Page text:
About this work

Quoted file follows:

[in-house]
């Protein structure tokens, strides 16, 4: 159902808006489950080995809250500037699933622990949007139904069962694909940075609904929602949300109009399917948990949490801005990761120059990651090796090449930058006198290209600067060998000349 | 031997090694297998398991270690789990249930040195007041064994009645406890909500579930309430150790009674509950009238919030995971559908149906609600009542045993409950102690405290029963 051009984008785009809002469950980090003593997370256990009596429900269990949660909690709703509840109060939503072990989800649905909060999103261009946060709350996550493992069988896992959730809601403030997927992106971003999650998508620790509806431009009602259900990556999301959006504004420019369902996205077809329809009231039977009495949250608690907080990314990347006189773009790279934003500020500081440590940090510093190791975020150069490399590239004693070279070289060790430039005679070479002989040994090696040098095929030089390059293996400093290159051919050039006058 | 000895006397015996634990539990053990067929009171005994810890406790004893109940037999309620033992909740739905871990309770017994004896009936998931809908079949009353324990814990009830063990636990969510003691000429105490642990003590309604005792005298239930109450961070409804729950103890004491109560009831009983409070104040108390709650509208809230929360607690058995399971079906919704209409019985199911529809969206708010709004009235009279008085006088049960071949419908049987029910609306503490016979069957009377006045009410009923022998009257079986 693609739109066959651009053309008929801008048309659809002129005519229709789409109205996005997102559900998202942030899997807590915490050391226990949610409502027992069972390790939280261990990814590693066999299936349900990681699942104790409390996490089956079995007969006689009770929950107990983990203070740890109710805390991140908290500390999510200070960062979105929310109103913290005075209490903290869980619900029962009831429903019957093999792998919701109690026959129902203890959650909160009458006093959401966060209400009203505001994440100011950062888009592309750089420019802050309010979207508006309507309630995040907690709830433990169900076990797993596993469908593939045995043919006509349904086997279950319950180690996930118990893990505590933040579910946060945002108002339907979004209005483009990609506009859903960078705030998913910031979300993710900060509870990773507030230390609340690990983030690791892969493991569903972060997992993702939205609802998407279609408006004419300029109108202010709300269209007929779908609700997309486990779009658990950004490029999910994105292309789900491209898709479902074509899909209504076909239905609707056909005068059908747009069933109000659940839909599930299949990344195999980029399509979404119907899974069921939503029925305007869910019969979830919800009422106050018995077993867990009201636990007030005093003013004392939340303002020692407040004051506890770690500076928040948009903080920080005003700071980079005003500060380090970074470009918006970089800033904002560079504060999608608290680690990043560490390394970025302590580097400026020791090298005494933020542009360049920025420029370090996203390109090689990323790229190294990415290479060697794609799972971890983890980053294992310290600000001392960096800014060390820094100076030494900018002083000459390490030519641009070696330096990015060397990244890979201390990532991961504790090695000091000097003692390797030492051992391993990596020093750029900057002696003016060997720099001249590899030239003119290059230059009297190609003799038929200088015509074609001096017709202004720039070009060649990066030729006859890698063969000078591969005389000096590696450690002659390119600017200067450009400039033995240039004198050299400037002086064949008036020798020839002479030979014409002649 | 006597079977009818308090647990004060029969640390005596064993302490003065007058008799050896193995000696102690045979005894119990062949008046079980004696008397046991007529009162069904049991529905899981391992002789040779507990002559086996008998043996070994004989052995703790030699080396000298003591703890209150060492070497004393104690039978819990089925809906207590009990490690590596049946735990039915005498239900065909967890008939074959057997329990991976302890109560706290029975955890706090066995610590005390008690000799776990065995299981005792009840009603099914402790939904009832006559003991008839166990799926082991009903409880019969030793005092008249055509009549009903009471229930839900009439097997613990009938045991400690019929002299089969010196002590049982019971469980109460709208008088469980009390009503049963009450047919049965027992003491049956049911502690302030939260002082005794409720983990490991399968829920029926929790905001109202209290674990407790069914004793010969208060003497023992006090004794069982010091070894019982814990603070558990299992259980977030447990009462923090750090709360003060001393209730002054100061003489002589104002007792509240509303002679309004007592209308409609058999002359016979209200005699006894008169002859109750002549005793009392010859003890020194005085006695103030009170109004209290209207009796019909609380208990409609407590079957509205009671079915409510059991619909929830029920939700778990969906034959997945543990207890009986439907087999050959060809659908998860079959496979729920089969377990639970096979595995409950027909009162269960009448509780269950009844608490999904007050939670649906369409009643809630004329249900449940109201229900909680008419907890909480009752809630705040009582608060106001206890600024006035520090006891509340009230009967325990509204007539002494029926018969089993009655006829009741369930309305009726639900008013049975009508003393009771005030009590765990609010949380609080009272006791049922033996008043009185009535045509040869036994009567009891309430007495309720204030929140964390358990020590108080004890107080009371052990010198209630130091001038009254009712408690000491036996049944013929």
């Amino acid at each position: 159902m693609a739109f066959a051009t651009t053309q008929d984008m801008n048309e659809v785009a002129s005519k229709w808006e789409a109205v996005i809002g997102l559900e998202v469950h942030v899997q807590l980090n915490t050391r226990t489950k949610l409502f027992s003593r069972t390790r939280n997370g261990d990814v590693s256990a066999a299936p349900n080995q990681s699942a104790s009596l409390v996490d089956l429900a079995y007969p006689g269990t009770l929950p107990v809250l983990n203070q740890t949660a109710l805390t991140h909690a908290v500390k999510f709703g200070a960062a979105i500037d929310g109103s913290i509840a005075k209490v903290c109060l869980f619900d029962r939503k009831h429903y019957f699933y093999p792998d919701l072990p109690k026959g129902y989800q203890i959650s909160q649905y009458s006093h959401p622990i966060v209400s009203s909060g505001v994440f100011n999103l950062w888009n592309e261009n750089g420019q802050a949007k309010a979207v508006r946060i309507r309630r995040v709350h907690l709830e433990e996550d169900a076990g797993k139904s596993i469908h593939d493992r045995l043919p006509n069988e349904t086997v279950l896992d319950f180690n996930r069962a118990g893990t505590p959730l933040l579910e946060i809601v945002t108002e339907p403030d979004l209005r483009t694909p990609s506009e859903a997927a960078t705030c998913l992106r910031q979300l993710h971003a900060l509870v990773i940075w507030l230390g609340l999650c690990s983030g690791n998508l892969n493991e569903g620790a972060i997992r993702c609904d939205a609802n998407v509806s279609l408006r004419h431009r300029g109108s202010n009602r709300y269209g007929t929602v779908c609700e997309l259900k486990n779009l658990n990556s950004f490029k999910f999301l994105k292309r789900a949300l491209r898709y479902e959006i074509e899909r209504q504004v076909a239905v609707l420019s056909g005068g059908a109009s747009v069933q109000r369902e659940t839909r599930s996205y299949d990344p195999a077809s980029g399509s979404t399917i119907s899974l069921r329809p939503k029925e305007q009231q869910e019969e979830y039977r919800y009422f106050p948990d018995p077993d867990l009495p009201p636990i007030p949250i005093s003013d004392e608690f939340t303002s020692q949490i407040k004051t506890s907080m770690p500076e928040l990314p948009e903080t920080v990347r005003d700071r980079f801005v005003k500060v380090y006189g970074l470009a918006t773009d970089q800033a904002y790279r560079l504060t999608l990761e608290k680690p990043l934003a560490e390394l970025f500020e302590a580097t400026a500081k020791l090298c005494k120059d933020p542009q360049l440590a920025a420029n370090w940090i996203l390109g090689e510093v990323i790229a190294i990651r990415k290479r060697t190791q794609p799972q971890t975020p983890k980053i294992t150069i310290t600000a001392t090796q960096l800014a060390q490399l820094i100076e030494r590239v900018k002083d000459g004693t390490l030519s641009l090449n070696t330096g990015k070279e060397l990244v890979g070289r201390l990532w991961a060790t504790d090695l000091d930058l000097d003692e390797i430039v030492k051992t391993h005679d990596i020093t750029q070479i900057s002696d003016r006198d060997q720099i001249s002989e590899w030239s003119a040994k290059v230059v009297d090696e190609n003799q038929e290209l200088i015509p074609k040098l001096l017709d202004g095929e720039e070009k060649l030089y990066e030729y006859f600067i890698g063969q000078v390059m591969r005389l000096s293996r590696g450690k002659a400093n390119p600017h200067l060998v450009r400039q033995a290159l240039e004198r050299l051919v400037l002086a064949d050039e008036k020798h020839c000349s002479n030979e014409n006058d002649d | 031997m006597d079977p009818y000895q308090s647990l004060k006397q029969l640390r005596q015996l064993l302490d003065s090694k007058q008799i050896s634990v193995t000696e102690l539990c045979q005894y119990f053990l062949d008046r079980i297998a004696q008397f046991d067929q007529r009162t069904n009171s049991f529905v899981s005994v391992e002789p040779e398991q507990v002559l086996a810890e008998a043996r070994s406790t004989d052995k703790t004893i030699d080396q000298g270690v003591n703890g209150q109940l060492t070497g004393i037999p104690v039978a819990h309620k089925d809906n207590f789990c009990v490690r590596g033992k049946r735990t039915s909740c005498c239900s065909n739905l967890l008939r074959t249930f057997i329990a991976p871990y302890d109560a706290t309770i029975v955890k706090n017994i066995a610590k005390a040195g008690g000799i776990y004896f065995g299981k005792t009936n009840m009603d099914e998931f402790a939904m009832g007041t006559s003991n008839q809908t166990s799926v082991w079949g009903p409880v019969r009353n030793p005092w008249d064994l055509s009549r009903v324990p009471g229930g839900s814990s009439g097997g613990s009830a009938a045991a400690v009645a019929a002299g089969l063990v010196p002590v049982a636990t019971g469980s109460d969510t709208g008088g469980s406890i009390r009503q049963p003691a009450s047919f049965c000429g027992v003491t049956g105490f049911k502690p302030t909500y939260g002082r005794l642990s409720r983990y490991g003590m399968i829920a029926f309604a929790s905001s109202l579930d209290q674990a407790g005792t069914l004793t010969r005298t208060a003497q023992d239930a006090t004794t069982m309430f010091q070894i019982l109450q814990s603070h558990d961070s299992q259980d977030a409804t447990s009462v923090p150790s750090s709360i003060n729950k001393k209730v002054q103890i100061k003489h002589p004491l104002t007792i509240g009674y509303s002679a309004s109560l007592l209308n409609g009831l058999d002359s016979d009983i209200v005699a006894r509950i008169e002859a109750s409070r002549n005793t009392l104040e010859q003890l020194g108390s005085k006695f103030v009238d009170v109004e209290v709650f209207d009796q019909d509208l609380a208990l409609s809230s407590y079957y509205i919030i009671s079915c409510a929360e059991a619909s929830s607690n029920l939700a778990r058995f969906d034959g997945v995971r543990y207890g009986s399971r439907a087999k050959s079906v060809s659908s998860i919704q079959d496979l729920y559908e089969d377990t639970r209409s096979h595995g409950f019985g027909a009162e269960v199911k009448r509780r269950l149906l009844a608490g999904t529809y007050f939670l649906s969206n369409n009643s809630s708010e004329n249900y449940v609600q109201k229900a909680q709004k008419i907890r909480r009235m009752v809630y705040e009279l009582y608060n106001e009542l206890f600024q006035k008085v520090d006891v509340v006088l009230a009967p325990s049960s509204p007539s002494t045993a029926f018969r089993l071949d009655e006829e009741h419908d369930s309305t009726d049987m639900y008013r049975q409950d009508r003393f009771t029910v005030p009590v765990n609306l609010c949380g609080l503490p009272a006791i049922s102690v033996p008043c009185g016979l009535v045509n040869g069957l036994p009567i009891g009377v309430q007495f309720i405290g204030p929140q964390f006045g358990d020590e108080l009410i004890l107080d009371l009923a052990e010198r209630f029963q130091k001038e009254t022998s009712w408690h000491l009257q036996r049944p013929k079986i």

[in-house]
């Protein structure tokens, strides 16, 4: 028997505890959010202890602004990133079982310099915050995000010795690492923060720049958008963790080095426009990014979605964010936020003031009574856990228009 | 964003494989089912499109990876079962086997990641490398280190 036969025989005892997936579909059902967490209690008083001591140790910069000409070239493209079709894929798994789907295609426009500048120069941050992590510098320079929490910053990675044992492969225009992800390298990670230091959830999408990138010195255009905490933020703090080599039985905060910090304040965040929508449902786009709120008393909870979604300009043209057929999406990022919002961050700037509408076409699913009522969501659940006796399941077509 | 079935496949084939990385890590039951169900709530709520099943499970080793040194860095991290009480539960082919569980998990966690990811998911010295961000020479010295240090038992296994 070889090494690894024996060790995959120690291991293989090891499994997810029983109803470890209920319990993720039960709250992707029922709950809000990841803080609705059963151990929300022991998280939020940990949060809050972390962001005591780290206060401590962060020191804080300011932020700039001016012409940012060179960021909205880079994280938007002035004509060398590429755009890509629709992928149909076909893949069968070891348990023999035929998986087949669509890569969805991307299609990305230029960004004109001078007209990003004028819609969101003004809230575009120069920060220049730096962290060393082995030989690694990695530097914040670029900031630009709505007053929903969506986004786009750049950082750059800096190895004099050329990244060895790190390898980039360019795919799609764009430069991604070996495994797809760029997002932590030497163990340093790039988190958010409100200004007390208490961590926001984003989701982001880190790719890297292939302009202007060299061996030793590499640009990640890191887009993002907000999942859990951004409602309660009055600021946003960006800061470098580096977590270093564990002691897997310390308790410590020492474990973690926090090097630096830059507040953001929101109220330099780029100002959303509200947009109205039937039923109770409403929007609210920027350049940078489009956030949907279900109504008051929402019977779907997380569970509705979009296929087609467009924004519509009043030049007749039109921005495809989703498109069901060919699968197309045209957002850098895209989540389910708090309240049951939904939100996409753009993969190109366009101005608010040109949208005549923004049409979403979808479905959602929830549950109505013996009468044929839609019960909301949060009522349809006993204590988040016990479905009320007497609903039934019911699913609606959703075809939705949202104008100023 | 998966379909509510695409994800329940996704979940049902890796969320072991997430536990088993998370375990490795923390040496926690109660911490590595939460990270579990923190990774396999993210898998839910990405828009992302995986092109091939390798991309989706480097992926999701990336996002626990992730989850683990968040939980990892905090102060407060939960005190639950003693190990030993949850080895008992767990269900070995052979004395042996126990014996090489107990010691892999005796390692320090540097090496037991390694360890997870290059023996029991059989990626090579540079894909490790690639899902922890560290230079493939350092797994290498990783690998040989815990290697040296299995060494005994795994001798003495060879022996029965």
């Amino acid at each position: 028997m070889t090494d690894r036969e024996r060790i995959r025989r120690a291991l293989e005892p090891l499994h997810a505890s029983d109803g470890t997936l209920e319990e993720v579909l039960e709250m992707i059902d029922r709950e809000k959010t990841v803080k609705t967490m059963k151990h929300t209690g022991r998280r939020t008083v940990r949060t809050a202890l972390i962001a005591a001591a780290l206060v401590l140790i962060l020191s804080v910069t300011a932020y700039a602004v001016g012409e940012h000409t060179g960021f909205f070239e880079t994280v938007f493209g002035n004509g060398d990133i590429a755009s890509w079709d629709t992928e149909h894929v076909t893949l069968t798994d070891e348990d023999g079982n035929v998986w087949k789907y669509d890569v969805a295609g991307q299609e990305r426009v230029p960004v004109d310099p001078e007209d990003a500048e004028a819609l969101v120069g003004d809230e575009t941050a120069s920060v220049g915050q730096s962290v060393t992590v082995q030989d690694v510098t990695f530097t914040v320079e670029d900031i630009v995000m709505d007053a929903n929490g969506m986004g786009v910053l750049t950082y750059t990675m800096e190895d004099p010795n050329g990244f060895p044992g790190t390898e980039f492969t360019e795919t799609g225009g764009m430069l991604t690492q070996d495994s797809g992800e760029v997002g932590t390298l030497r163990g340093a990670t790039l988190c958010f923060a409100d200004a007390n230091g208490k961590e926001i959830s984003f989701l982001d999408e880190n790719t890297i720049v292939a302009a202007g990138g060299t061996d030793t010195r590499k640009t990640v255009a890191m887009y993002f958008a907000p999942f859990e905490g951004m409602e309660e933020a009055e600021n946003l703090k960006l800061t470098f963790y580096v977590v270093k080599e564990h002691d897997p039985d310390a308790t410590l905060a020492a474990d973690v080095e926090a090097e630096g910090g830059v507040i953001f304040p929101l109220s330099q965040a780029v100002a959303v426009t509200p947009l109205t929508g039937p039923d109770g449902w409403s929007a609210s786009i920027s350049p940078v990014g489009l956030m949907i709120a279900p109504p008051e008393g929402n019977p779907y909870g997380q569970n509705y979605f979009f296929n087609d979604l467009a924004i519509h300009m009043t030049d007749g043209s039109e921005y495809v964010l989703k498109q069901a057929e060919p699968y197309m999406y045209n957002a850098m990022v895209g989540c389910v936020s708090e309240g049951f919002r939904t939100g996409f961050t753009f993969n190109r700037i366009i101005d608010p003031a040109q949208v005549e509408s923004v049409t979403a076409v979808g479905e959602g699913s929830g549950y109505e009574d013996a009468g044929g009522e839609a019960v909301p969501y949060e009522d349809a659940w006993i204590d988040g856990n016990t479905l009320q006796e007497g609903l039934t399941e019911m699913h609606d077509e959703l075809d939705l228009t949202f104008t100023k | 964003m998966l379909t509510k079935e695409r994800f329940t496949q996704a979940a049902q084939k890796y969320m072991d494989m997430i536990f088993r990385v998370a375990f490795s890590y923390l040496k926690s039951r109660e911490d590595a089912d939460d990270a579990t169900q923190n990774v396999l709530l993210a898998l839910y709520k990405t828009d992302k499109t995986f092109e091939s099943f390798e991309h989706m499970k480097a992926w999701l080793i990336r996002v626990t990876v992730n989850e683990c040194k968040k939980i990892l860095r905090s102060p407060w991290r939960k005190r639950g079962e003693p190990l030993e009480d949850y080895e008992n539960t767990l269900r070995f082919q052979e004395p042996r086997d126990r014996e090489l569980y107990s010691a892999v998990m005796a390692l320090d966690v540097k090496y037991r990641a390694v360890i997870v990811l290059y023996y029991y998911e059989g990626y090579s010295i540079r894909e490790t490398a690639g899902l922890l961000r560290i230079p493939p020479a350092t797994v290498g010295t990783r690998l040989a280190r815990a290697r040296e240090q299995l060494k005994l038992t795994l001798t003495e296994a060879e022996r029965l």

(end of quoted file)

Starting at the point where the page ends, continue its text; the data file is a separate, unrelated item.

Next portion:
Composed in 1909, as Fauré was getting to grips with the composition of his grand opera, Pénélope, the tiny, enigmatic Fifth Impromptu seems to revisit the opulent world of the 1880s -- and the first three Impromptus -- with a wry, wizened squint. Through a bleakly fantastic line of perpetuo moto arpeggios and runs passing between the hands, an obsessive three-note falling motif -- outlining intervals of the whole tone scale -- chimes insistently, accumulating ever more effusive melodic extensions and variations to make a voluble central section, before the falling motif returns in octaves, varied and trailing melodic fragments, to disappear in a run up the keyboard. Alfred Cortot thought that "The resulting impression is of a sort of pulsating hallucination.... " -- all the more unsettling, one might add, for its directness and brevity. Fauré protégé Marguerite Long (1874 - 1966) not only gave the première in the course of an all-Fauré recital at the Salle Érard, March 30, 1909, but made a remarkable recording of the work in 1933.